Paying for Facebook Likes
You might have come across somebody online offering to massively boost your Facebook business page likes. It generally means bad news. Lets face it, you haven’t earned these likes. Consider an increase in likes over a short space of time from Facebook’s point of view. They already view your content (the things you post on your wall) based on an algorithm called EdgeRank. If this algorithm exists for content, Facebook are very likely to have algorithms in place for spam and fraudulent activity too. Here’s the official line that Facebook are taking.
Can I buy likes for my Facebook Page?
Technically yes. But if you asked me ‘should I buy likes for my Facebook page?’, I’d have to say no. Certain websites can provide you with 1000s of Facebook page likes almost instantly once your £20 hits their bank account. These websites typically use deceptive practices or are scams. People who like your page this way will be less valuable to your page because they won’t necessarily have a genuine interest in what your page is about. If Facebook’s spam systems detect that your page is connected to this type of activity, they’ll place limits on your page to prevent further violations of their Statement of Rights and Responsibilities.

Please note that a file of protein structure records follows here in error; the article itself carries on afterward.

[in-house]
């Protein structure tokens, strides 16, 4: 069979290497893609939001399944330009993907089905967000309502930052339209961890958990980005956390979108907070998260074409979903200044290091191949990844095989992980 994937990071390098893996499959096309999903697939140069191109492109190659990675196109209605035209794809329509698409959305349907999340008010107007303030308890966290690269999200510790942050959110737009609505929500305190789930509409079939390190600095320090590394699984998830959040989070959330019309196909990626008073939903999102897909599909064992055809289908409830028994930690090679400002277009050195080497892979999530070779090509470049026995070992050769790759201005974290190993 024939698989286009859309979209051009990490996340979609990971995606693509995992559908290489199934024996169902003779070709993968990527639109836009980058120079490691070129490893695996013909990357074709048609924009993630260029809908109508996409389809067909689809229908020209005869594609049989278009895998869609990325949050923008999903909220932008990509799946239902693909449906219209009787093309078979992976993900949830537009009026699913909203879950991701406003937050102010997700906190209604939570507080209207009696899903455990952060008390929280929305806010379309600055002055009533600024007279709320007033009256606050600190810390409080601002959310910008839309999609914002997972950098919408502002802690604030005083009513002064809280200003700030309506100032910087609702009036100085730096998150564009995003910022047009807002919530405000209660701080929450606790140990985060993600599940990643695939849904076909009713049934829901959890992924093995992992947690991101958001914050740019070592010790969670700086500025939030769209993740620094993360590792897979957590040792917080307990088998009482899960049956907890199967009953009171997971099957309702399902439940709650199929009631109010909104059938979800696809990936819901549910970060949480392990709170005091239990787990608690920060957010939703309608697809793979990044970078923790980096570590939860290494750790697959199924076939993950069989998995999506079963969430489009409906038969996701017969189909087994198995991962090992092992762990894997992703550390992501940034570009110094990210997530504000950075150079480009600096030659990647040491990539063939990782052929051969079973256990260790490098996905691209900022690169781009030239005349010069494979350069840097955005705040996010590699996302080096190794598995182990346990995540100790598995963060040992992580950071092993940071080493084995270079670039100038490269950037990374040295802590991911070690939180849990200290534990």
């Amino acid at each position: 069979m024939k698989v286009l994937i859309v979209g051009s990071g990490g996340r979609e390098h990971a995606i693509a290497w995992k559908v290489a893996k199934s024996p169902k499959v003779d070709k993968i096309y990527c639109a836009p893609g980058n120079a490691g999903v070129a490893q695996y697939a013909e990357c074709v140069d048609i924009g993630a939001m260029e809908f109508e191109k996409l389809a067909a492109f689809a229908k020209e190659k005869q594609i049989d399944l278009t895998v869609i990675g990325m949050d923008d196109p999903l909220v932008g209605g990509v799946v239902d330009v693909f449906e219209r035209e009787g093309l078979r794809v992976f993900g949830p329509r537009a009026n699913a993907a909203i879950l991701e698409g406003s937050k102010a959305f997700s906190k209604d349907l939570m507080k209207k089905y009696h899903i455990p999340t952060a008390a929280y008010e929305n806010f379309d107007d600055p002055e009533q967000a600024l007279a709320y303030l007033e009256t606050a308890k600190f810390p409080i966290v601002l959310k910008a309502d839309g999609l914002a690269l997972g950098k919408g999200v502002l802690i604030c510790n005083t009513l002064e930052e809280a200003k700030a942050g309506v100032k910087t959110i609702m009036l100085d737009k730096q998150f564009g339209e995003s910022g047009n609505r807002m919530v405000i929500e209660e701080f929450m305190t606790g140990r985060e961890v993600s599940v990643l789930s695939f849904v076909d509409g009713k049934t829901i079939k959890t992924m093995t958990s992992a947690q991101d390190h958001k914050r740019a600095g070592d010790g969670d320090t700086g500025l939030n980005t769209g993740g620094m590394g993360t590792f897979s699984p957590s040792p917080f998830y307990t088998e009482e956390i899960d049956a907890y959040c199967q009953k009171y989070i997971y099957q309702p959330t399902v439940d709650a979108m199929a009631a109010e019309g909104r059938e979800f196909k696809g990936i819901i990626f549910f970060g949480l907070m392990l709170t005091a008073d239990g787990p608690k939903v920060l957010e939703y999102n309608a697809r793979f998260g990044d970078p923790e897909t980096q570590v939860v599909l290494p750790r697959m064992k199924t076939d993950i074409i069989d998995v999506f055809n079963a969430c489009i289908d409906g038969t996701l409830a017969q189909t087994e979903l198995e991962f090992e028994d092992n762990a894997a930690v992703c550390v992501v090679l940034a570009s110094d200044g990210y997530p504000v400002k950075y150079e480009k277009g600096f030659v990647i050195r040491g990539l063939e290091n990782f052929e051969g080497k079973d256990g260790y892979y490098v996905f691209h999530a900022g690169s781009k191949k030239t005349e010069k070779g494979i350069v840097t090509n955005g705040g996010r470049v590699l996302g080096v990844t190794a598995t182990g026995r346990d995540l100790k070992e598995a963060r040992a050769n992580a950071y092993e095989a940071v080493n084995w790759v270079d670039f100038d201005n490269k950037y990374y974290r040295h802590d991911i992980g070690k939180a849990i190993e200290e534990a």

Facebook Ads as an Alternative?
You can pay for ads and sponsored stories to promote your page so more people will see it. This can lead to your page getting more likes. Running ads and sponsored stories is not the same as directly purchasing likes.
Poor content = less likely to make it onto your fans news feeds
Not all content is created equal. Remember that If you post poor quality content, and don’t get likes or shares from it, the likelihood of content being posted to your fans news feeds in the future dwindles. Likes that are bought will not engage, or share any content that you put up. Ever. All that fake likes do is to give the impression that your page is more popular than it actually is. The most important metric in determining a business page success isn’t the amount of likes it has, but the ‘Amount of people talking about this’ figure. Take Innocent smoothies for example. As of September 2013, they have over 350,000 likes. Now look at the amount of people talking about this: over 20,000. This means that they have the following attributes: 1. They post quality content 2. That content gets liked and shared often
Paying for Twitter Followers
Paying for followers runs along the same dubious lines as Facebook. Aside from the moral objections, Twitter state: “We do monitor how aggressively users follow other users” and “The Twitter Rules addresses the use of these programs by disallowing: using or promoting third-party sites that claim to get you more followers (such as follower trains, sites promising ‘more followers fast,’ or any other site that offers to automatically add followers to your account).”
How to increase engagement on social media
So if you’re put off paying for likes or followers, where do you go? Here’s a 5 quick tips to help boost your numbers 1. Encourage sharing by asking questions 2. Vary post types and times 3. Run competitions /giveaways 4. Consider advertising on the platform 5. Include sharing buttons on your emails and on your site.